April 2018
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Oldham set to launch its ambitious master plan

Oldham Council is set to formally launch its search for a development partner to deliver its ambitious Town Centre Masterplan.

Subject to Cabinet approval on Monday, March 26, the local authority will be starting its procurement exercise this summer to secure a partner to work alongside us on delivering this scheme to transform the town over a 10 to 15-year period.

The Masterplan outline went out to public consultation last year and has since been refined based on feedback and the input of a team of top industry advisors.  The vision centres on significant areas of publicly-owned land where many sites are under-utilised or have buildings coming to the end of their economic life. Totalling around 21 acres in size, these include Tommyfield Market, the Civic Centre, Oldham Police Station, the former Oldham Sports Centre and former Magistrates’ Court, and the current Oldham Coliseum Theatre.

The Masterplan benefits will be the building of new homes, new and refurbished employment space and economic activity worth an estimated £50 million each year to Oldham’s economy, as well as hundreds of new jobs. As part of the updated vision, Tommyfield Market traders are set to be relocated to a new temporary home.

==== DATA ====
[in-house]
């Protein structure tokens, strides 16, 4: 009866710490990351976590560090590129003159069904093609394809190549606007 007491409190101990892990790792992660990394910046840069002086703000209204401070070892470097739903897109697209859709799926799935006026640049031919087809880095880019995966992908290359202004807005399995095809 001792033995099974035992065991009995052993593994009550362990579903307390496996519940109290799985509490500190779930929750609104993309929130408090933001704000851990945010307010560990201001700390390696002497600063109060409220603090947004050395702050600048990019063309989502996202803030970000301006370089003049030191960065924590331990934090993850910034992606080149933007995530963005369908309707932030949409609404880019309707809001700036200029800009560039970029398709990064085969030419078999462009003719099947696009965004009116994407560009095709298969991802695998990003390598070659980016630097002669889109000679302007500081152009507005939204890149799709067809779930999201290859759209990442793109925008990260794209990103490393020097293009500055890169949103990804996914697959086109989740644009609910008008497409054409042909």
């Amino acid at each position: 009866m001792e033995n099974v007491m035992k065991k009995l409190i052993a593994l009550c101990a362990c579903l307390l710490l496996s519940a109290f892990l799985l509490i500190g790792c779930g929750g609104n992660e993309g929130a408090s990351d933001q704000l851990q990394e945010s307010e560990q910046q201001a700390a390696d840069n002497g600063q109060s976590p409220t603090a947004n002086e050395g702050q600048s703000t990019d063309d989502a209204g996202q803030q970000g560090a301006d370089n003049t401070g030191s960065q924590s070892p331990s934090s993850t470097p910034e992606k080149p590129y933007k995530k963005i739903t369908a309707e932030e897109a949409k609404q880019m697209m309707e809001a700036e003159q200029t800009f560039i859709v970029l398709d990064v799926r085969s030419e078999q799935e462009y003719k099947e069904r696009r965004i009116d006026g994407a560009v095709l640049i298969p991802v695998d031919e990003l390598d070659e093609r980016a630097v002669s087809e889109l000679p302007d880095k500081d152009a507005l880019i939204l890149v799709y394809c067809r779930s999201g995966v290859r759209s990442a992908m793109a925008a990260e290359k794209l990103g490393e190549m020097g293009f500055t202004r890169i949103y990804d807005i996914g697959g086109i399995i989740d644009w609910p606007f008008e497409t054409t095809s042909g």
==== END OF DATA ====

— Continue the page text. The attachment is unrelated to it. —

At a recent meeting with market traders it was agreed that Oldham Council will examine how it can support them over the next 18 months as part of the transition period while the new market hall is built. Cabinet will be asked to reduce rent levels to demonstrate their support and commitment to traders during that time.

The original masterplan proposals included retaining the Queen Elizabeth Hall but – following further detailed appraisal of the venue – it has now been determined that it falls short of the event and conference venue standards that will be required.

Cabinet is being asked to consider demolition of the Hall. This would mean the relocation of the proposed hotel to the former Magistrates’ Court area with combined new conference facilities to also be housed on the site. The remainder of the existing Civic Centre site would then be released for redevelopment.

Jean Stretton, Oldham Council Leader, said: “This is an exciting time for Oldham and we’ve made great progress in refining our plans to bring the Town Centre Masterplan to market.